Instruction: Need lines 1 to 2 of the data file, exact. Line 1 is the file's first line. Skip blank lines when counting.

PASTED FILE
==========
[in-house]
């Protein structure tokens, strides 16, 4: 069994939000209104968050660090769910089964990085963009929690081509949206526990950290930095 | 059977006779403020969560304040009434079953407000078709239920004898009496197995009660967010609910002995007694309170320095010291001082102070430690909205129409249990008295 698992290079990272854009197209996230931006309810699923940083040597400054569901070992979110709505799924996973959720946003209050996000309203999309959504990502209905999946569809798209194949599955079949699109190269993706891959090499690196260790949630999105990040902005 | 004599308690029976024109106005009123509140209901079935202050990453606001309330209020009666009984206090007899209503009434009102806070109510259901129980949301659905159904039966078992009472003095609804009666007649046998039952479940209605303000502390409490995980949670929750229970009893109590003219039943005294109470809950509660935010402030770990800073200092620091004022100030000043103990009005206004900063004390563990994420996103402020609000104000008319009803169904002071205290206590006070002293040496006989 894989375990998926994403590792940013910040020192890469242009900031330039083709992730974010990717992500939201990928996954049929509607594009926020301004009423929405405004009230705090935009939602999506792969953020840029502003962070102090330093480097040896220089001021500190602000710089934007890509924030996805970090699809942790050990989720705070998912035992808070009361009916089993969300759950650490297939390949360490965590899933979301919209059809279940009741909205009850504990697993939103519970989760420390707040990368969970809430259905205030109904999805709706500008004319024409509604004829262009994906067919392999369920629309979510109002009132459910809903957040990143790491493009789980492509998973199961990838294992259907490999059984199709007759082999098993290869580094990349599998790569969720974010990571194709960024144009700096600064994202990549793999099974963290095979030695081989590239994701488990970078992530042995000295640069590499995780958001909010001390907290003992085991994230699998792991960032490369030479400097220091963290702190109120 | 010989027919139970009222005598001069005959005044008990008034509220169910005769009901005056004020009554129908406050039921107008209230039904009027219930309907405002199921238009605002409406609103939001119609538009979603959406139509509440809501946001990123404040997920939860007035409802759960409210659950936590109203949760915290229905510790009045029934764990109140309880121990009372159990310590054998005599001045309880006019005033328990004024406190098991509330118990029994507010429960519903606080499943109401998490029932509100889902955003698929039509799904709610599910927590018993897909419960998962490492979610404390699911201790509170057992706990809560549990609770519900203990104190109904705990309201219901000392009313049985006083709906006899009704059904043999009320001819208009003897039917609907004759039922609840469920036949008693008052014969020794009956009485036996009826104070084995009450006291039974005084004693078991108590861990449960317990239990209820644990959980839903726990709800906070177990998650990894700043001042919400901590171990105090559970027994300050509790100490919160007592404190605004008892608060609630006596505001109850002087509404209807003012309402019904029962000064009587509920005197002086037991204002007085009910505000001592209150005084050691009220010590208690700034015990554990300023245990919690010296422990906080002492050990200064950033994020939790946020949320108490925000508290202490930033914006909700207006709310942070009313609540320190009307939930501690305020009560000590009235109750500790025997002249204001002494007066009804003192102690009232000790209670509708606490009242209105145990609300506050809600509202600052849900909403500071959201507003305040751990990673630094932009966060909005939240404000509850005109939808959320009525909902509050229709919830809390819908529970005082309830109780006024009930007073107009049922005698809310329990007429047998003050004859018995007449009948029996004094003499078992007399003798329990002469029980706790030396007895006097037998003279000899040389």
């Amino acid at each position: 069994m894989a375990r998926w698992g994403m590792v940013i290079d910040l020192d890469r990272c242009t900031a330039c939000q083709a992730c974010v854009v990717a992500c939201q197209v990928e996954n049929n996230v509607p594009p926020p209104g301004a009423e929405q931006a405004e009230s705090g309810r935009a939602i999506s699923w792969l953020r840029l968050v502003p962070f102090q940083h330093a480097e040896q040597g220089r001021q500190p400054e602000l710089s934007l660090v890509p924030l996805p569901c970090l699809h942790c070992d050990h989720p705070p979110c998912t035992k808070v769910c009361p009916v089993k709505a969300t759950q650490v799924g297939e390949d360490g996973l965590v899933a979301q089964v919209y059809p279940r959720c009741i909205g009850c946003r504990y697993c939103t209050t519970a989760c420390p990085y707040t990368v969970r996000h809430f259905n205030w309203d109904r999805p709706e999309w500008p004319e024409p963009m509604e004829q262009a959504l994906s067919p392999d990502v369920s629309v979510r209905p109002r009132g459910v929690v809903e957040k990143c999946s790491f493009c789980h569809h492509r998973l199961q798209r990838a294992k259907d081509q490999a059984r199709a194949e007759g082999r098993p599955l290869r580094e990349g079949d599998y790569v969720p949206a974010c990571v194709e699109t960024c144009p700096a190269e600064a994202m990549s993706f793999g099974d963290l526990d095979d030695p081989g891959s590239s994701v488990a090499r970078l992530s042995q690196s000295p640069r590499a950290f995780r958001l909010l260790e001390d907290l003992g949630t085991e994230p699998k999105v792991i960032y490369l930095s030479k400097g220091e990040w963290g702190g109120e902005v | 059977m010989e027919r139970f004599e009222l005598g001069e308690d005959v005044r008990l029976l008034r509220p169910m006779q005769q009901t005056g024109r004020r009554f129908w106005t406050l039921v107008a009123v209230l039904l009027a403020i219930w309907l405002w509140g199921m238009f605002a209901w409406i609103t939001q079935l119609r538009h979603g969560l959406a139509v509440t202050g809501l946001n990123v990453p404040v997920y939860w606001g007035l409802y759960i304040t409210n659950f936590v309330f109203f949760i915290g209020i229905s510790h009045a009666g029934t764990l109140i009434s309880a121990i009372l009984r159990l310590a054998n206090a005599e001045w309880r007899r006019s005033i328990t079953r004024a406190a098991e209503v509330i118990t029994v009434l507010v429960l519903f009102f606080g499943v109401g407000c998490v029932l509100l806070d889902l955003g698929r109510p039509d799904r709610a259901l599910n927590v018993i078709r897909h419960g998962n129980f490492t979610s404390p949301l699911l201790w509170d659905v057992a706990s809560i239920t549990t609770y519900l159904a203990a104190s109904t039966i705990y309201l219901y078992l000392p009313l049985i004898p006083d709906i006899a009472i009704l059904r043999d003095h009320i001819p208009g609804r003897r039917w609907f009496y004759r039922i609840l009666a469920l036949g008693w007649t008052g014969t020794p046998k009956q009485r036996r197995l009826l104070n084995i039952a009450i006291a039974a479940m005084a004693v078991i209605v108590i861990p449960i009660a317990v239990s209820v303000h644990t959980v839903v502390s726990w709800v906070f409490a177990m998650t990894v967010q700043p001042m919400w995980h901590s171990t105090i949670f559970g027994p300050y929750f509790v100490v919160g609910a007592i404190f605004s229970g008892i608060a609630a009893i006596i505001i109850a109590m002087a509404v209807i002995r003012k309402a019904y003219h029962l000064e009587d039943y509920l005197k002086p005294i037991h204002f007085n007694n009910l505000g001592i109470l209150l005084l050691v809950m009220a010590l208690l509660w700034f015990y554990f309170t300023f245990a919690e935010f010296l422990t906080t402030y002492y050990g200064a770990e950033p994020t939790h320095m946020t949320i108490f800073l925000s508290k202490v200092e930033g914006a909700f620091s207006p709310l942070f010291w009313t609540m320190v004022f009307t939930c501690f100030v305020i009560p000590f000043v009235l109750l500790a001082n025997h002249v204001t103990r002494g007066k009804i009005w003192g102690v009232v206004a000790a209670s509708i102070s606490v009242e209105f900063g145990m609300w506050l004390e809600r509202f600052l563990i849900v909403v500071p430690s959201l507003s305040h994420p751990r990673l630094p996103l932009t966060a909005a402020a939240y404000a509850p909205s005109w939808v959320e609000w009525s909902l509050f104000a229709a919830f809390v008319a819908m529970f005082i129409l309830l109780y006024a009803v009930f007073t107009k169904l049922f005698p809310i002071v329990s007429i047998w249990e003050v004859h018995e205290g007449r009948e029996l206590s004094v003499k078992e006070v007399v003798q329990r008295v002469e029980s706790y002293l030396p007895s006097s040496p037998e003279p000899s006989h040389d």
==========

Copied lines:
[in-house]
């Protein structure tokens, strides 16, 4: 069994939000209104968050660090769910089964990085963009929690081509949206526990950290930095 | 059977006779403020969560304040009434079953407000078709239920004898009496197995009660967010609910002995007694309170320095010291001082102070430690909205129409249990008295 698992290079990272854009197209996230931006309810699923940083040597400054569901070992979110709505799924996973959720946003209050996000309203999309959504990502209905999946569809798209194949599955079949699109190269993706891959090499690196260790949630999105990040902005 | 004599308690029976024109106005009123509140209901079935202050990453606001309330209020009666009984206090007899209503009434009102806070109510259901129980949301659905159904039966078992009472003095609804009666007649046998039952479940209605303000502390409490995980949670929750229970009893109590003219039943005294109470809950509660935010402030770990800073200092620091004022100030000043103990009005206004900063004390563990994420996103402020609000104000008319009803169904002071205290206590006070002293040496006989 894989375990998926994403590792940013910040020192890469242009900031330039083709992730974010990717992500939201990928996954049929509607594009926020301004009423929405405004009230705090935009939602999506792969953020840029502003962070102090330093480097040896220089001021500190602000710089934007890509924030996805970090699809942790050990989720705070998912035992808070009361009916089993969300759950650490297939390949360490965590899933979301919209059809279940009741909205009850504990697993939103519970989760420390707040990368969970809430259905205030109904999805709706500008004319024409509604004829262009994906067919392999369920629309979510109002009132459910809903957040990143790491493009789980492509998973199961990838294992259907490999059984199709007759082999098993290869580094990349599998790569969720974010990571194709960024144009700096600064994202990549793999099974963290095979030695081989590239994701488990970078992530042995000295640069590499995780958001909010001390907290003992085991994230699998792991960032490369030479400097220091963290702190109120 | 010989027919139970009222005598001069005959005044008990008034509220169910005769009901005056004020009554129908406050039921107008209230039904009027219930309907405002199921238009605002409406609103939001119609538009979603959406139509509440809501946001990123404040997920939860007035409802759960409210659950936590109203949760915290229905510790009045029934764990109140309880121990009372159990310590054998005599001045309880006019005033328990004024406190098991509330118990029994507010429960519903606080499943109401998490029932509100889902955003698929039509799904709610599910927590018993897909419960998962490492979610404390699911201790509170057992706990809560549990609770519900203990104190109904705990309201219901000392009313049985006083709906006899009704059904043999009320001819208009003897039917609907004759039922609840469920036949008693008052014969020794009956009485036996009826104070084995009450006291039974005084004693078991108590861990449960317990239990209820644990959980839903726990709800906070177990998650990894700043001042919400901590171990105090559970027994300050509790100490919160007592404190605004008892608060609630006596505001109850002087509404209807003012309402019904029962000064009587509920005197002086037991204002007085009910505000001592209150005084050691009220010590208690700034015990554990300023245990919690010296422990906080002492050990200064950033994020939790946020949320108490925000508290202490930033914006909700207006709310942070009313609540320190009307939930501690305020009560000590009235109750500790025997002249204001002494007066009804003192102690009232000790209670509708606490009242209105145990609300506050809600509202600052849900909403500071959201507003305040751990990673630094932009966060909005939240404000509850005109939808959320009525909902509050229709919830809390819908529970005082309830109780006024009930007073107009049922005698809310329990007429047998003050004859018995007449009948029996004094003499078992007399003798329990002469029980706790030396007895006097037998003279000899040389």